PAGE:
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Avian retinal oil droplets : dietary manipulation of colour vision?

journal contribution
posted on 2010-03-22, 00:00 authored by Ben KnottBen Knott, Mathew BergMathew Berg, E Morgan, Kate BuchananKate Buchanan, J Bowmaker, Andy BennettAndy Bennett
Avian vision is highly developed, with bird retinas containing rod and double-cone photoreceptors, plus four classes of single cones subserving tetrachromatic colour vision. Cones contain an oil droplet, rich in carotenoid pigments (except VS/ultraviolet-sensitive cones), that acts as a filter, substantially modifying light detected by the photoreceptor. Using dietary manipulations, we tested the effects of carotenoid availability on oil droplet absorbance properties in two species: Platycercus elegans and Taeniopygia guttata. Using microspectrophotometry, we determined whether manipulations affected oil droplet carotenoid concentration and whether changes would alter colour discrimination ability. In both species, increases in carotenoid concentration were found in carotenoid-supplemented birds, but only in the double cones. Magnitudes of effects of manipulations were often dependent on retinal location. The study provides, to our knowledge, the first experimental evidence of dietary intake over a short time period affecting carotenoid concentration of retinal oil droplets. Moreover, the allocation of carotenoids to the retina by both species is such that the change potentially preserves the spectral tuning of colour vision. Our study generates new insights into retinal regulation of carotenoid concentration of oil droplets, an area about which very little is known, with implications for our understanding of trade-offs in carotenoid allocation in birds.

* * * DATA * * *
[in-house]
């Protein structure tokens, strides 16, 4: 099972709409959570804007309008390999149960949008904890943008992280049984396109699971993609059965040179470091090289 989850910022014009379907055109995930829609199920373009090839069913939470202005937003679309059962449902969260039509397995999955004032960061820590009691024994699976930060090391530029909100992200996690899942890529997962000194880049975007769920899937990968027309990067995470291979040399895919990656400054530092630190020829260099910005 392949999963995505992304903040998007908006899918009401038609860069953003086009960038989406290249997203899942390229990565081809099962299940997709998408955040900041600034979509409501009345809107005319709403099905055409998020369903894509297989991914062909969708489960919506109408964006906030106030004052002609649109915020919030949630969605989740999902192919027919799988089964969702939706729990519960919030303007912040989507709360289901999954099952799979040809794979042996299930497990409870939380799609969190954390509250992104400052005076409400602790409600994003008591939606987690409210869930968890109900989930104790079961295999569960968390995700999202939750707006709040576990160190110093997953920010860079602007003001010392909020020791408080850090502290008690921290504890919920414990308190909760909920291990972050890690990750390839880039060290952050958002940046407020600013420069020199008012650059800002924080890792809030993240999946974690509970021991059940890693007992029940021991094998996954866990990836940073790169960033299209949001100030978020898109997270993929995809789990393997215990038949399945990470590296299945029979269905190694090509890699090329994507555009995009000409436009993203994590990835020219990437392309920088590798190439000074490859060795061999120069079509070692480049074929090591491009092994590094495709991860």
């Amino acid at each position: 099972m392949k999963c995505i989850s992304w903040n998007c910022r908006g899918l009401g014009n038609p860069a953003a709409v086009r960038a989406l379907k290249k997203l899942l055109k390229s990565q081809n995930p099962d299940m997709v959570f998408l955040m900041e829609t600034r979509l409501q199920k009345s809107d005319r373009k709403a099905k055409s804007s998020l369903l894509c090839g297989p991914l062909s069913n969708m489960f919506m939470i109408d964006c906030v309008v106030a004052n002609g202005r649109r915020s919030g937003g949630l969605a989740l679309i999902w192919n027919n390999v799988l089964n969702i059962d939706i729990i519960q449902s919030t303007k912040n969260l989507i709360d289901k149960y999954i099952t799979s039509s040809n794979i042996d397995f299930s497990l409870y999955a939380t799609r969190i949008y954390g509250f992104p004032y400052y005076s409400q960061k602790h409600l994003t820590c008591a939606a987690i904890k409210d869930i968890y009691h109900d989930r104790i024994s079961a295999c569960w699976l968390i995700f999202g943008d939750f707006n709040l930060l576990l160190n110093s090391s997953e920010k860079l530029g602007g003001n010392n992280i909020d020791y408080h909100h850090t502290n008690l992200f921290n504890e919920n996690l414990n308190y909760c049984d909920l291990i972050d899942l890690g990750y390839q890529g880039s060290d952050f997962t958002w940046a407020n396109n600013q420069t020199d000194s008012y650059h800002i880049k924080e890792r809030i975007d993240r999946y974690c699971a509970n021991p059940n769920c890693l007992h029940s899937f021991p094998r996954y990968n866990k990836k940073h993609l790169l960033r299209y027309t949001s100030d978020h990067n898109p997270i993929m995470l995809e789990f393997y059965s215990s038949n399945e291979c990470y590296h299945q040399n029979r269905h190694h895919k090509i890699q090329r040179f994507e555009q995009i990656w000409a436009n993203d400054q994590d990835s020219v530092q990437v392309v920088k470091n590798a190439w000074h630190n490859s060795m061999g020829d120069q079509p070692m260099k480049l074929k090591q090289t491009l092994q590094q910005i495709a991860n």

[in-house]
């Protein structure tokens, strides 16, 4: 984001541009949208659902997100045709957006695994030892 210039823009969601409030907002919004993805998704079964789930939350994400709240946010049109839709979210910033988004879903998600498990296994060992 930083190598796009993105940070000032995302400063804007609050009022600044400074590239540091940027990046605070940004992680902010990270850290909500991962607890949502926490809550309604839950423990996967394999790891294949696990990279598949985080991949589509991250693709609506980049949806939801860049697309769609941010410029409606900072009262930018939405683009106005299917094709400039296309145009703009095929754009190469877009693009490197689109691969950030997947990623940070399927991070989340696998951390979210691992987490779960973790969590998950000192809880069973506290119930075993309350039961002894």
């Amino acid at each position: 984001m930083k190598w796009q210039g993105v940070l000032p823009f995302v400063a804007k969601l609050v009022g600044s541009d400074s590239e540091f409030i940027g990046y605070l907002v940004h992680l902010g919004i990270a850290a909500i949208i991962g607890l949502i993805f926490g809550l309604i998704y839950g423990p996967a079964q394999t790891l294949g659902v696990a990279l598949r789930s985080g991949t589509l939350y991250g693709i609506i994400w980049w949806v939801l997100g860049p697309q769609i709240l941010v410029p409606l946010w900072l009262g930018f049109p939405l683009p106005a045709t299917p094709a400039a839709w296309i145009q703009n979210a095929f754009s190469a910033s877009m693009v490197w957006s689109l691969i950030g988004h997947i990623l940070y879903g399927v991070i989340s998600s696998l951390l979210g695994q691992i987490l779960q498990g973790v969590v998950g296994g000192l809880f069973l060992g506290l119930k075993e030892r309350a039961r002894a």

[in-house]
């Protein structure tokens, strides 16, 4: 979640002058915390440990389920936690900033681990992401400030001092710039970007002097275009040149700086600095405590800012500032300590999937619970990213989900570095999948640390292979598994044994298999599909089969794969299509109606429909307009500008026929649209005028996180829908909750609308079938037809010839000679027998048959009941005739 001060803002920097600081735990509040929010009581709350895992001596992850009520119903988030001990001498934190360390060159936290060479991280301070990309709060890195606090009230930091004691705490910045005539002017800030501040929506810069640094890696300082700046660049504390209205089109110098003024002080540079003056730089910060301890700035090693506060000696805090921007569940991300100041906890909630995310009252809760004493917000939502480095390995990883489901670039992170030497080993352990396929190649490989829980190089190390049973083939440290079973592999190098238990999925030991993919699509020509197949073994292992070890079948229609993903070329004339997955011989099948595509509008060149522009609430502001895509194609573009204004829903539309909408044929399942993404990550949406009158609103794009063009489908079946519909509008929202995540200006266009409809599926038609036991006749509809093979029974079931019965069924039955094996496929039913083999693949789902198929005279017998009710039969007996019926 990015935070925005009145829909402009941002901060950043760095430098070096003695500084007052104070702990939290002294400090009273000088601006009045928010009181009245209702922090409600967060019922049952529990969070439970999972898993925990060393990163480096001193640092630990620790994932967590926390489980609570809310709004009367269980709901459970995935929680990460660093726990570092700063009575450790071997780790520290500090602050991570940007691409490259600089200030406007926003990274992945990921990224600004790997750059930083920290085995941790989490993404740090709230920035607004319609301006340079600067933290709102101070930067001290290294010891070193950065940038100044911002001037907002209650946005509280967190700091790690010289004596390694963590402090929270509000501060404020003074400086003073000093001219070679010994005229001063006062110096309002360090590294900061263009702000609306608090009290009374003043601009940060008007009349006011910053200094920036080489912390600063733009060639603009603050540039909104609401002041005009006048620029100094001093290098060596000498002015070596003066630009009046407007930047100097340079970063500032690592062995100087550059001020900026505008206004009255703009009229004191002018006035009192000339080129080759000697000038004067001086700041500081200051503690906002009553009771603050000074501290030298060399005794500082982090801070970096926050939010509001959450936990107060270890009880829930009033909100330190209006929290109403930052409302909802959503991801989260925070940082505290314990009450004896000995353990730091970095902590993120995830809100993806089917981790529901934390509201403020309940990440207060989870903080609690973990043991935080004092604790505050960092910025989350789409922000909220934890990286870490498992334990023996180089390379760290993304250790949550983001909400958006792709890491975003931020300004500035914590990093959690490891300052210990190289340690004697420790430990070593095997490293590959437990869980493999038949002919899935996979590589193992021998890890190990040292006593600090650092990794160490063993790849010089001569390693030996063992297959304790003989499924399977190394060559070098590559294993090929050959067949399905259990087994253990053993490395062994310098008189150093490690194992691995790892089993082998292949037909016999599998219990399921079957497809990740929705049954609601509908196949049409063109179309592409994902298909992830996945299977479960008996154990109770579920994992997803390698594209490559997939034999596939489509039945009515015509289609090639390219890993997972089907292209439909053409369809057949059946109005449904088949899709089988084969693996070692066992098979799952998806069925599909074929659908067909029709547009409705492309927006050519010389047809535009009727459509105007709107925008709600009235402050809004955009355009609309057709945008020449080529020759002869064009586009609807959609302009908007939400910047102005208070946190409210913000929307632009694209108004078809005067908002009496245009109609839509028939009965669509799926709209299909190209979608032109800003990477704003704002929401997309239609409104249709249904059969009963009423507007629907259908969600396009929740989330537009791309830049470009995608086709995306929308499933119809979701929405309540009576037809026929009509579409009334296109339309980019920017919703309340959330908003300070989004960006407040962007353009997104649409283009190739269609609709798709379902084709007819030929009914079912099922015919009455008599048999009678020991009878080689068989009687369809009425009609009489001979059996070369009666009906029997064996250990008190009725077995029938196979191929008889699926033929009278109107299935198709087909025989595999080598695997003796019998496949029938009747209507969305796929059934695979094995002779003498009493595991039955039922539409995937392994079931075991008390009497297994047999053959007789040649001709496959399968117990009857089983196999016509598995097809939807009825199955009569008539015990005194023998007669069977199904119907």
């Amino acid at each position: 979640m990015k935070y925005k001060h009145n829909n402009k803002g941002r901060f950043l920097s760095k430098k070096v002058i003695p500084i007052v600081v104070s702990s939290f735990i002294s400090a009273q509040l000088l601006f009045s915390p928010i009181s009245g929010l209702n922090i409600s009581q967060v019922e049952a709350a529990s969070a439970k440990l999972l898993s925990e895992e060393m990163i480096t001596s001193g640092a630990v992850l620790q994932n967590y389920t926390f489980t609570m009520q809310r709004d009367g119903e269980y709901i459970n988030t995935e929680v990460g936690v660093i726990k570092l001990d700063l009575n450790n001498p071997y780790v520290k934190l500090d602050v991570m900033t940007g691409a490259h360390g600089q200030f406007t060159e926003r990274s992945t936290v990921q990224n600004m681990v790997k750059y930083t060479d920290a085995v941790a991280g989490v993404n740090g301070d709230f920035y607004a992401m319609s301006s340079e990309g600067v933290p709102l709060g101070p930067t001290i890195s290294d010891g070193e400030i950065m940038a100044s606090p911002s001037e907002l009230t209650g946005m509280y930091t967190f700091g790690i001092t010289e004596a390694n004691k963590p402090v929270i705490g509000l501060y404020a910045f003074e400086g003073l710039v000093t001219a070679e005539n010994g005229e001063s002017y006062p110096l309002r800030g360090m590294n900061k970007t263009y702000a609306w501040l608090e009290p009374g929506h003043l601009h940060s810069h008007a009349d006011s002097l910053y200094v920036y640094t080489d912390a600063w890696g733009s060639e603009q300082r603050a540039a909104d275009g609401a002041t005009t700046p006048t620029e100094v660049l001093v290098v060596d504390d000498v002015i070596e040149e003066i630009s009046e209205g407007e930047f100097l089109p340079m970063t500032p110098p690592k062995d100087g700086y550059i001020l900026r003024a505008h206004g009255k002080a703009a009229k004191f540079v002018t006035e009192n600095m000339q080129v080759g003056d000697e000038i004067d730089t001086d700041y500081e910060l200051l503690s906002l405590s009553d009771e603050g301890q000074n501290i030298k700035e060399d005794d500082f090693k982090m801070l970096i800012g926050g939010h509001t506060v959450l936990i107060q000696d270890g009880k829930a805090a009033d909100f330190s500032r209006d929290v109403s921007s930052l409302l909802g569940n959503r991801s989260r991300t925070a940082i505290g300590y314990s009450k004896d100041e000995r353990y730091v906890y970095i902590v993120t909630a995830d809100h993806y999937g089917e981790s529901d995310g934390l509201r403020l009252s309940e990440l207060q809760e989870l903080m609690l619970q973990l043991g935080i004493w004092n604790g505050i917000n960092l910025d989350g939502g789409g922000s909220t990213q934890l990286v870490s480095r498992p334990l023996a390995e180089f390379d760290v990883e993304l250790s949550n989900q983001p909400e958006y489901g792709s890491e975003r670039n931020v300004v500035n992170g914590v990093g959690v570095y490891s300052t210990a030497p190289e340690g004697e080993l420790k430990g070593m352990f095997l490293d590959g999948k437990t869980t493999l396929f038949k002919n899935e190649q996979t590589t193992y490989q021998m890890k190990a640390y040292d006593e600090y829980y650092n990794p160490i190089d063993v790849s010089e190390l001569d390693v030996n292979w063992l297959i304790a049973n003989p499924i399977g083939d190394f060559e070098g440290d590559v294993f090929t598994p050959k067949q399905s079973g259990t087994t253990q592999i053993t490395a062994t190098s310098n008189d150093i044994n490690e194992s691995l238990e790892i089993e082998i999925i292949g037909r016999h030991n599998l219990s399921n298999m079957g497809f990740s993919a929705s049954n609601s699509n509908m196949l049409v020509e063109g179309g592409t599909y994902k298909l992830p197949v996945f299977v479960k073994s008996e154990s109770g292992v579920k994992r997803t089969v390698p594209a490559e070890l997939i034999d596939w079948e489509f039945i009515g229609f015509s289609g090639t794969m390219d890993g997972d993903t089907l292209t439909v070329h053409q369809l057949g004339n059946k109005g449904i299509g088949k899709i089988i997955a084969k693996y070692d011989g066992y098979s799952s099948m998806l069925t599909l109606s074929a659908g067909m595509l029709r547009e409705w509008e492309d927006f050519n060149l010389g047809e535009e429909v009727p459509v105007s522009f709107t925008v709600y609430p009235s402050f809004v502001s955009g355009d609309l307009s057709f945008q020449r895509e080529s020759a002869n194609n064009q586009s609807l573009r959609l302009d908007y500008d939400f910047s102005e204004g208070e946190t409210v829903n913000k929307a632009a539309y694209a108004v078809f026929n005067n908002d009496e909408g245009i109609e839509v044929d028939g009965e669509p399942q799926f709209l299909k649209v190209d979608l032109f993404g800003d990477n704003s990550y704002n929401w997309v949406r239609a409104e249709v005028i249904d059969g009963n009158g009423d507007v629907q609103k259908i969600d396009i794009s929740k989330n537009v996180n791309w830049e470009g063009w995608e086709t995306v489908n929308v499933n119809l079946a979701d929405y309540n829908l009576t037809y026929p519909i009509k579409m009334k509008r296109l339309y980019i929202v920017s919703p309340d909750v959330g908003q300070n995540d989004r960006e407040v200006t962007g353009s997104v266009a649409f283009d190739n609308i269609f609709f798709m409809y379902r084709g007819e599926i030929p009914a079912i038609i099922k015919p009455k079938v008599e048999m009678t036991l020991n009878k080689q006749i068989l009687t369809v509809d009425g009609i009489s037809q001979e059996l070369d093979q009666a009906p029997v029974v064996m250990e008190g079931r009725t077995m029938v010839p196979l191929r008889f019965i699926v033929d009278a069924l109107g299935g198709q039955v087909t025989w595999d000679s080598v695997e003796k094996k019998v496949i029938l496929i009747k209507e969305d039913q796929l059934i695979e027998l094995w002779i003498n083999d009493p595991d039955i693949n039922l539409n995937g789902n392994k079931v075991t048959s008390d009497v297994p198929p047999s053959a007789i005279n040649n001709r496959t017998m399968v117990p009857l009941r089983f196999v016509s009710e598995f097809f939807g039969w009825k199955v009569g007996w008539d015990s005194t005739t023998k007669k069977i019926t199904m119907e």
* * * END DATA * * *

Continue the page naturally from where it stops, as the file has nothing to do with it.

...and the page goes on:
History

Journal

Proceedings of the Royal Society B-biological sciences

Volume

277

Issue

1683

Pagination

953 - 962

Publisher

The Royal Society

Location

London, England

ISSN

0962-8452

eISSN

1471-2954

Language

eng

Publication classification

C1 Refereed article in a scholarly journal

Copyright notice

2009, The Royal Society